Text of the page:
And when you consider that these titans tend to be grandiose narcissists perpetually dissatisfied because all the billions they have extracted from workers and consumers do not in fact fill the ego hole left by mommy and daddy who didn't love them enough (and honestly can you blame their parents?), you find that these titans of greed and crapulence can be deflated by what they see as cruel attacks and what the rest of see as simple truth: in exchange for no societal benefit, we have directed all rewards of the American economy to a handful of self-serving leeches, with a few crumbs left over for those who minister to them.

Maybe this coffee-shop psychiatry is too elaborate. Maybe there's a simpler explanation:

In any case, the point is that Wall Street billionaires, even more than billionaires in general, seem to be snowflakes, emotionally unable to handle criticism.

I’m not sure why that should be the case, but it may be that in their hearts they suspect that the critics have a point.
What, after all, does modern finance actually do for the economy? Unlike the robber barons of yore, today’s Wall Street tycoons don’t build anything tangible. They don’t even direct money to the people who actually are building the industries of the future. The vast expansion of credit in America after around 1980 basically involved a surge in consumer debt rather than new money for business investment.
What irresponsible ignorant rabble-rousing Communist know-nothing dares question the economic case for private equity investing?  And how did he get his Nobel Prize for Economics anyway?  And who is he to tell the private-equity billionaires that leveraging, plundering, and then abandoning great American enterprises like the Chicago Tribune or Gannett while, in the case of manufacturing companies, closing down U.S. factories and shipping jobs to overseas sweatshops isn't doing anything for the American polity?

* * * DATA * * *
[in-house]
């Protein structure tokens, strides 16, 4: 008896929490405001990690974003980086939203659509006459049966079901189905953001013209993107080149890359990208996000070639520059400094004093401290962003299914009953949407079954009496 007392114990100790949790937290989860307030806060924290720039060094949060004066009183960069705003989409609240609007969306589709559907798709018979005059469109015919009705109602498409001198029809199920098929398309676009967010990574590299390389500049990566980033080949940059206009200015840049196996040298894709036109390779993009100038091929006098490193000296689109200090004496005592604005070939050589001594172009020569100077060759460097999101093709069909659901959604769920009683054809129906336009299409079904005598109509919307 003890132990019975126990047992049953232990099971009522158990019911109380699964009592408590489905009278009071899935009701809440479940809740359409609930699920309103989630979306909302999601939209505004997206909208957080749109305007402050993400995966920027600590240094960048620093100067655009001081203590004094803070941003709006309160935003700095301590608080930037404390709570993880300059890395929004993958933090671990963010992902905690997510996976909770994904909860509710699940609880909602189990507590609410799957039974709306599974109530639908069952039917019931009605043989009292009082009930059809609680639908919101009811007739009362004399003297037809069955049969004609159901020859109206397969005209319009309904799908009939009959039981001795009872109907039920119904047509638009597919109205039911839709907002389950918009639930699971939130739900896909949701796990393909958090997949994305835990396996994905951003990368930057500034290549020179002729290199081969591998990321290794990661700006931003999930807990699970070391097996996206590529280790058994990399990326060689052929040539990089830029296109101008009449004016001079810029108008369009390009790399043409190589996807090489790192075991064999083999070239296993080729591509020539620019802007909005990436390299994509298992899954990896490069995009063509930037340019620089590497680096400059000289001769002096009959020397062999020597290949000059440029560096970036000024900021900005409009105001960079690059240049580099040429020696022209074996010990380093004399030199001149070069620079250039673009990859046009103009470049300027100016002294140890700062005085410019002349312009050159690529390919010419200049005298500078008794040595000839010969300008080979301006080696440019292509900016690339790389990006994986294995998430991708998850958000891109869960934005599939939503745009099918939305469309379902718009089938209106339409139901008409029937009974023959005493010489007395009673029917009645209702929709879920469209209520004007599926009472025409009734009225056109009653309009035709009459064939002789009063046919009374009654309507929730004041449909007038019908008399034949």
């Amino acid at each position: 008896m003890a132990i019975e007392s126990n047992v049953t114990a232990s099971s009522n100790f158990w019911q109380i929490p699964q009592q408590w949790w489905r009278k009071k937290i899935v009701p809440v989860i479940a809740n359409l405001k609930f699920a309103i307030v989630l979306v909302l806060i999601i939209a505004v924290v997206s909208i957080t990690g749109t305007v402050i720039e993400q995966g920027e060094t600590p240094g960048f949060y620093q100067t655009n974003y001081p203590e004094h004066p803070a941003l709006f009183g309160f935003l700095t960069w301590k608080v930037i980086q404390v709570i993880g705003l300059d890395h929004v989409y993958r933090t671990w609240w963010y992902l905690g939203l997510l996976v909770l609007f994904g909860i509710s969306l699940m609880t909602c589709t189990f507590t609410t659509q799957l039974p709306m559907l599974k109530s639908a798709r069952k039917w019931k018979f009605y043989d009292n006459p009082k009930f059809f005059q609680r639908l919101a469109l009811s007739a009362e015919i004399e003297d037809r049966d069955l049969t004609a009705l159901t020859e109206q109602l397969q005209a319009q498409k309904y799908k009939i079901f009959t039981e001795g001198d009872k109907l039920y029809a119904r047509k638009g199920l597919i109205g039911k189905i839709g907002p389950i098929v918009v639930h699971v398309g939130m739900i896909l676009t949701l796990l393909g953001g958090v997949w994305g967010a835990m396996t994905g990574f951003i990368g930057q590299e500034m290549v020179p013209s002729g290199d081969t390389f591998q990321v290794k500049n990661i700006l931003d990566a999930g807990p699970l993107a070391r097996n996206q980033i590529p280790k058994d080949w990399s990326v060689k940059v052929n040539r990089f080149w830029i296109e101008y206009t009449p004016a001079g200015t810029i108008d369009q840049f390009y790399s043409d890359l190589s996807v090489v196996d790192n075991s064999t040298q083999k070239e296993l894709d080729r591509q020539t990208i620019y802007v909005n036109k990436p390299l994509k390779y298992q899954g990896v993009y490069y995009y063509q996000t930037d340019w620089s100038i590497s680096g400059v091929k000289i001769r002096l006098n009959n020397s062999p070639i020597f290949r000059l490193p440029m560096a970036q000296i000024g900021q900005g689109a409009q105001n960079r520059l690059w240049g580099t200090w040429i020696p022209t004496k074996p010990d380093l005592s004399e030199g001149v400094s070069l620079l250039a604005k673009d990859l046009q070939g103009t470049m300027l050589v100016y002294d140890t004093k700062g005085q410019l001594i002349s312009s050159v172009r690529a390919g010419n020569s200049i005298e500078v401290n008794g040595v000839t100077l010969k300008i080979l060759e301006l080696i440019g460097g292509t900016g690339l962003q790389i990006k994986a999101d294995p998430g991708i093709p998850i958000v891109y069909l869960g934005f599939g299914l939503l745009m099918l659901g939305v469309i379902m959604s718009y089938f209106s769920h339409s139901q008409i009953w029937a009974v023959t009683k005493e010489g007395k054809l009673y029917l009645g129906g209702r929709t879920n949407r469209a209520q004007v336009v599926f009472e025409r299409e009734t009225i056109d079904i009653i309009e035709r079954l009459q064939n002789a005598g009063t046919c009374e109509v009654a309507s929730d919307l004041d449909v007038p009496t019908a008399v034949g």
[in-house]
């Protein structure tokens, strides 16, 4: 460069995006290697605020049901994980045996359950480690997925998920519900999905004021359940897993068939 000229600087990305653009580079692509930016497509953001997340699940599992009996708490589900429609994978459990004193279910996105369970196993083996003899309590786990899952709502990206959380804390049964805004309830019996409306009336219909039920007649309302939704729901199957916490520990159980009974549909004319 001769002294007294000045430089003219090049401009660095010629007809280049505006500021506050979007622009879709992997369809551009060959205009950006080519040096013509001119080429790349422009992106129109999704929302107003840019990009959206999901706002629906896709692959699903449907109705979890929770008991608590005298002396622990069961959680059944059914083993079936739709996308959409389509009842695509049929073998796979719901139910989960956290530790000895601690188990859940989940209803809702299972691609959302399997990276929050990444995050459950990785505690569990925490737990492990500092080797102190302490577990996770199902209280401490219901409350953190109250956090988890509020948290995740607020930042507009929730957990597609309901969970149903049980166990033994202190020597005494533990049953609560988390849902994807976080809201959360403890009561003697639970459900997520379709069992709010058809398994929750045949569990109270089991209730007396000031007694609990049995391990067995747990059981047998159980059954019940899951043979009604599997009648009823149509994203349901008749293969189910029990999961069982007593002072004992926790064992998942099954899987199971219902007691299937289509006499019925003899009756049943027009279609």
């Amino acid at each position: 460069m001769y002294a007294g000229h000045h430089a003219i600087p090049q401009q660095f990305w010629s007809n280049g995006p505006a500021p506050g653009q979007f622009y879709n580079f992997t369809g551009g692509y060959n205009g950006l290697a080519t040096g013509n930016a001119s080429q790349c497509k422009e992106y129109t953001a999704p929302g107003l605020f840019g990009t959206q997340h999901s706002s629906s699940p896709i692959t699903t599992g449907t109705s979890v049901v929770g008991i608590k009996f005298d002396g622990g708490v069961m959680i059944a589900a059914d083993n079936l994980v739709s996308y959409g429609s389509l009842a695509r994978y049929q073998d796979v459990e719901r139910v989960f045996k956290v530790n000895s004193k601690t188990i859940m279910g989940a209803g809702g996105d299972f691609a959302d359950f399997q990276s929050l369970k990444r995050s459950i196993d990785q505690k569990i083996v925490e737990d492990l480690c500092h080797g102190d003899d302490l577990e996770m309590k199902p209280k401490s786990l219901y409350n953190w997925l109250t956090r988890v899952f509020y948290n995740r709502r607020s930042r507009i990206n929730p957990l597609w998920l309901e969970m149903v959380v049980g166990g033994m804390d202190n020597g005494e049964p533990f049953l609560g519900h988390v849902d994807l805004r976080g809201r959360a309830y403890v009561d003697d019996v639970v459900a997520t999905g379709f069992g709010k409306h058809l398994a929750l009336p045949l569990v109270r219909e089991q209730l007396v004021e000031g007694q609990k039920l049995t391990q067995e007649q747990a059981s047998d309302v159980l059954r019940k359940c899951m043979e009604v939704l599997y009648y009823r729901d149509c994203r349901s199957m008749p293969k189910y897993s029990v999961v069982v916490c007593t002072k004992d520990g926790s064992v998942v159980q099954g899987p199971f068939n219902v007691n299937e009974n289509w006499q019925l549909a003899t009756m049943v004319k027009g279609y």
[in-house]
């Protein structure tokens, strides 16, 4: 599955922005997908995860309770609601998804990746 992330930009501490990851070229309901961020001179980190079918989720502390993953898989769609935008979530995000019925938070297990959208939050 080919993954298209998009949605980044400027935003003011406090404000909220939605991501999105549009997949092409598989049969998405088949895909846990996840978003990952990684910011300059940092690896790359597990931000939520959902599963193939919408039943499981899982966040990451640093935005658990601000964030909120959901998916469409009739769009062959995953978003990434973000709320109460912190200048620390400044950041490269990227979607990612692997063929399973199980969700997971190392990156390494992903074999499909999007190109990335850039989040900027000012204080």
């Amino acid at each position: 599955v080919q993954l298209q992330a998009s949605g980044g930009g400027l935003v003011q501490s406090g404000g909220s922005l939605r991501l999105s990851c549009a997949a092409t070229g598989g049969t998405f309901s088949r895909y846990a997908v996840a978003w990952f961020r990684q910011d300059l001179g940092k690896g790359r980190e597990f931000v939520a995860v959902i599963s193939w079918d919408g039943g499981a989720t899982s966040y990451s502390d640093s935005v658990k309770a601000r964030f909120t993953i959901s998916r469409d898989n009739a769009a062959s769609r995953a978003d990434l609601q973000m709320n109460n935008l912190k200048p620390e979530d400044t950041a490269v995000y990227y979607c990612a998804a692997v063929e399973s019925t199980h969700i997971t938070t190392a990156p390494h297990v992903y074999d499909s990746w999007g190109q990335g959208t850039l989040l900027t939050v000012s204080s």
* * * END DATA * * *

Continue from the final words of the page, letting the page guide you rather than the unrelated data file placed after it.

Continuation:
By the way, when they tell you they're not really opposed to higher taxes, they're telling compliant professional dispensers of conventional wisdom like Axios something different:

Private equity firms will rush the exits if they believe that a Democrat is likely to defeat President Trump, investors tell me.

The exits to what?  Will they flee the country, the political system, or any pretension of putting public good above their private gain?  Actually, it turns out they will liquidate their holdings in 2020 rather than pay higher Warren/Sanders tax rates in later years.  Well, wouldn't you?  Of course, if they would prematurely walk away from successful investments rather than pay higher taxes on their winnings, they might not be telling us the gospel truth when they say they will end their practice of nobbling Congress to carve out unjustified tax breaks for themselves.